Away From Her

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This film was originally reviewed at the Toronto International Film Festival.

The pain of watching a spouse succumb to Alzheimer's is given a particularly deep and sensitive treatment in "Away From Her," an Alice Munro adaptation marking the feature writing-directing debut for actress Sarah Polley. The film will strike a chord with older viewers and should benefit from strong word-of-mouth, though its subject matter will limit wide boxoffice appeal.

In an emotionally guarded but highly sympathetic turn, Canadian vet Gordon Pinsent plays Grant, husband for four decades to Julie Christie's Fiona. The couple's idyllic life in a snowbound cottage - which they've shared for the 20 years since Grant fled the seductions of an academic career - grows fragile as Fiona's tendency to forget what things are called or where they belong (we first see her putting a freshly washed skillet away in the freezer) grows beyond the point where it can be ignored or joked away.

While still lucid, Fiona insists (over Grant's objections) that she move into an assisted-living facility. Once she's there, Grant must cope with a second heartbreak: After watching her personality ebb away, he sees the diminished Fiona form a deep attachment - nonsexual but spouselike - to a male resident.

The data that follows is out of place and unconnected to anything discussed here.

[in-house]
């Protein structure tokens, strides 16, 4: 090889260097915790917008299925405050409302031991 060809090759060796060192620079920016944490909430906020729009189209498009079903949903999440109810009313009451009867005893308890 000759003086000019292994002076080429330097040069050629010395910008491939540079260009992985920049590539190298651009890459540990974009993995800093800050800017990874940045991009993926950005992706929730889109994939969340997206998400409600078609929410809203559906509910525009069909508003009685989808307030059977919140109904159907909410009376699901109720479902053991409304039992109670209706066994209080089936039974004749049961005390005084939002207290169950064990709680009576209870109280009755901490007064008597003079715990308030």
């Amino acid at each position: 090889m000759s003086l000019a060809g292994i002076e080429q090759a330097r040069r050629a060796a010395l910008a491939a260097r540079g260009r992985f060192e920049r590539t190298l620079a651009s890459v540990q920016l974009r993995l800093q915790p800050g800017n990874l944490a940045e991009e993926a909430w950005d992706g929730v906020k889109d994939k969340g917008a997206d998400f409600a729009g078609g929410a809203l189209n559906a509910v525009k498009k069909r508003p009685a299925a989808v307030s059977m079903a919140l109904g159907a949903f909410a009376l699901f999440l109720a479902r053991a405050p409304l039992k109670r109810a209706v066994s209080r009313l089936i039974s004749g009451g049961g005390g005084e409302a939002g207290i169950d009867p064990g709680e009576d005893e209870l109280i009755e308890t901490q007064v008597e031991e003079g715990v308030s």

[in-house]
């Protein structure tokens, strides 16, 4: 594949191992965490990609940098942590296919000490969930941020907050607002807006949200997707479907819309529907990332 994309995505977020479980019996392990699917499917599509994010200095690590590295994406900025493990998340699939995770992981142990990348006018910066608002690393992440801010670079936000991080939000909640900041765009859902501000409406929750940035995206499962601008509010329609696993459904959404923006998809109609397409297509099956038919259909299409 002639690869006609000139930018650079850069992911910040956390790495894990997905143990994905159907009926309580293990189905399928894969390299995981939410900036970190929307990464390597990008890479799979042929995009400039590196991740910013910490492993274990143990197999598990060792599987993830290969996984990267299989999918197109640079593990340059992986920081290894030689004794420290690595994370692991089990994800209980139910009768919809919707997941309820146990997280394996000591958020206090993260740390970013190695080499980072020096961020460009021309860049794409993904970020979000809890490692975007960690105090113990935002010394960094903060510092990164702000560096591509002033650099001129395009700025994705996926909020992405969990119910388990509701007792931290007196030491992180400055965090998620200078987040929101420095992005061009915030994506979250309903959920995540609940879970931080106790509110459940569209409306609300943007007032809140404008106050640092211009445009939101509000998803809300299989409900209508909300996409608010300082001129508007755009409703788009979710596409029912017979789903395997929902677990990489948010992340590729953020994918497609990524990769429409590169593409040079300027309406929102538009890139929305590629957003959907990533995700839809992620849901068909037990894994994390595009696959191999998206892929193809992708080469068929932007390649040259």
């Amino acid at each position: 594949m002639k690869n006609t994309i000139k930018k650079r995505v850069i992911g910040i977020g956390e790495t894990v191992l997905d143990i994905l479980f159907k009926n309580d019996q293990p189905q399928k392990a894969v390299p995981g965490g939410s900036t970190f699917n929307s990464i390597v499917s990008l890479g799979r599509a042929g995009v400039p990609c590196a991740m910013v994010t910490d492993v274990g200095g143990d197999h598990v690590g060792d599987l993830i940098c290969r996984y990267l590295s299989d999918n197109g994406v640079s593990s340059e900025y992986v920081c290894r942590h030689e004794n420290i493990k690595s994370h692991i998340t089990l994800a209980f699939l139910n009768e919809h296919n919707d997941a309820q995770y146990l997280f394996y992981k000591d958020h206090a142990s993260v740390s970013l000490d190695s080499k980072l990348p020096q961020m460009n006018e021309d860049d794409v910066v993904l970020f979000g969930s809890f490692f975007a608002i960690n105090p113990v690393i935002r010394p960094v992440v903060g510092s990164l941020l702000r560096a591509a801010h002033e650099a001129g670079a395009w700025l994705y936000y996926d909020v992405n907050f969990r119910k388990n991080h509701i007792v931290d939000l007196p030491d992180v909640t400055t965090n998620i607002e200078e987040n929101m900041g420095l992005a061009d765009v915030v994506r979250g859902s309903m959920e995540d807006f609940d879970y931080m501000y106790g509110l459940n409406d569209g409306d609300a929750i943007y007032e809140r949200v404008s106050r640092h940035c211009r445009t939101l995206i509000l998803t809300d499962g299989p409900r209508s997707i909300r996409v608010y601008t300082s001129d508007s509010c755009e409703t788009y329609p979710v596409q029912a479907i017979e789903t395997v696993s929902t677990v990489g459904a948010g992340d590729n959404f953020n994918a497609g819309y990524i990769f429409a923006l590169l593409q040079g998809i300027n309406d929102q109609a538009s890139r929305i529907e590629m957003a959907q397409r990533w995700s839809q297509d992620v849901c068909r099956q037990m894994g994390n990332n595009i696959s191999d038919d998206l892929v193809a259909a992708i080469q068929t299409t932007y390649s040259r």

Both leads give rich performances in roles that do not feature the kind of showy "acting" scenes that often crop up in movies of this sort. Polley is attentive to her cast without cueing us to marvel at their skill. Similarly, she crafts tender scenes - the couple dancing to Neil Young's "Harvest Moon," for instance - that are bittersweet without even leaning toward the maudlin.

While Christie's job - beginning the film as a radiant if worried woman and whittling herself away to the point where she can barely get out of bed and can use only a few stock phrases to communicate with her husband - may present the most obvious challenges, the film devotes more attention to Pinsent's Grant, whose defining characteristic is steady support of a partner who is slipping through his fingers.

Just when that steadiness threatens to become oppressively sad, the story finds bright moments in a sly performance by Olympia Dukakis, who plays the wife of the man (Michael Murphy) with whom Fiona has bonded. The two healthy spouses provide some degree of optimism for members of the audience who will surely be envisioning themselves in their shoes.

Polley's direction is modest, rarely calling attention to the camera and employing only effects (grainy flashbacks, the glowing foyer of a facility whose management brags about an abundance of "natural light") that are called for by the story. She relishes the written word, especially as enlivened by the warm rumble of Pinsent's voice, which can make even the decay of neurons sound like sticky poetry. But she doesn't play up the story's literary origins with lots of voice-over - instead allowing this short and heartbreaking chapter in a long relationship to stand on its own.

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